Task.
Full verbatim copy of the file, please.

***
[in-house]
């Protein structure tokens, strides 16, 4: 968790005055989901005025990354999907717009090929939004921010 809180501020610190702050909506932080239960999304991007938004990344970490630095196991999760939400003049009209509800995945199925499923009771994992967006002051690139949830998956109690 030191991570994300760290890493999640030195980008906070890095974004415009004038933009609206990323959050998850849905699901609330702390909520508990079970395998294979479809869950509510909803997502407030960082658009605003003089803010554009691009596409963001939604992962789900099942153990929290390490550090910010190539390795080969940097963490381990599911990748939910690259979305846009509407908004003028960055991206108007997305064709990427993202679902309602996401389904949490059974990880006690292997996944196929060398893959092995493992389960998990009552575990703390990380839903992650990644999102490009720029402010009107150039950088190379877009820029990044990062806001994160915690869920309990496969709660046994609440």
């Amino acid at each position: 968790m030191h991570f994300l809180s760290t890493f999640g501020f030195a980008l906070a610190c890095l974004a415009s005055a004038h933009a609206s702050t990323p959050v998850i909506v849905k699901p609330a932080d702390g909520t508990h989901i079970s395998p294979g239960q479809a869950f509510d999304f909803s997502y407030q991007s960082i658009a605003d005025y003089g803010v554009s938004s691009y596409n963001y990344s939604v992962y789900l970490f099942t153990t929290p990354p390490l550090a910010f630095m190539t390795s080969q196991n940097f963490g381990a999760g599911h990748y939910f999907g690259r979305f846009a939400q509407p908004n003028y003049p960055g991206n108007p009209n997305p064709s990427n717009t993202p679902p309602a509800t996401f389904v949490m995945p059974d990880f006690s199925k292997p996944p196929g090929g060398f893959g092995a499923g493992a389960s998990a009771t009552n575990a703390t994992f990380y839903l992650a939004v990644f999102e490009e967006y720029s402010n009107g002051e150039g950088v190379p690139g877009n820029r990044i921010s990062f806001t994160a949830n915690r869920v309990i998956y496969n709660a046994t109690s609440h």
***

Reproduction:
[in-house]
């Protein structure tokens, strides 16, 4: 968790005055989901005025990354999907717009090929939004921010 809180501020610190702050909506932080239960999304991007938004990344970490630095196991999760939400003049009209509800995945199925499923009771994992967006002051690139949830998956109690 030191991570994300760290890493999640030195980008906070890095974004415009004038933009609206990323959050998850849905699901609330702390909520508990079970395998294979479809869950509510909803997502407030960082658009605003003089803010554009691009596409963001939604992962789900099942153990929290390490550090910010190539390795080969940097963490381990599911990748939910690259979305846009509407908004003028960055991206108007997305064709990427993202679902309602996401389904949490059974990880006690292997996944196929060398893959092995493992389960998990009552575990703390990380839903992650990644999102490009720029402010009107150039950088190379877009820029990044990062806001994160915690869920309990496969709660046994609440």
């Amino acid at each position: 968790m030191h991570f994300l809180s760290t890493f999640g501020f030195a980008l906070a610190c890095l974004a415009s005055a004038h933009a609206s702050t990323p959050v998850i909506v849905k699901p609330a932080d702390g909520t508990h989901i079970s395998p294979g239960q479809a869950f509510d999304f909803s997502y407030q991007s960082i658009a605003d005025y003089g803010v554009s938004s691009y596409n963001y990344s939604v992962y789900l970490f099942t153990t929290p990354p390490l550090a910010f630095m190539t390795s080969q196991n940097f963490g381990a999760g599911h990748y939910f999907g690259r979305f846009a939400q509407p908004n003028y003049p960055g991206n108007p009209n997305p064709s990427n717009t993202p679902p309602a509800t996401f389904v949490m995945p059974d990880f006690s199925k292997p996944p196929g090929g060398f893959g092995a499923g493992a389960s998990a009771t009552n575990a703390t994992f990380y839903l992650a939004v990644f999102e490009e967006y720029s402010n009107g002051e150039g950088v190379p690139g877009n820029r990044i921010s990062f806001t994160a949830n915690r869920v309990i998956y496969n709660a046994t109690s609440h």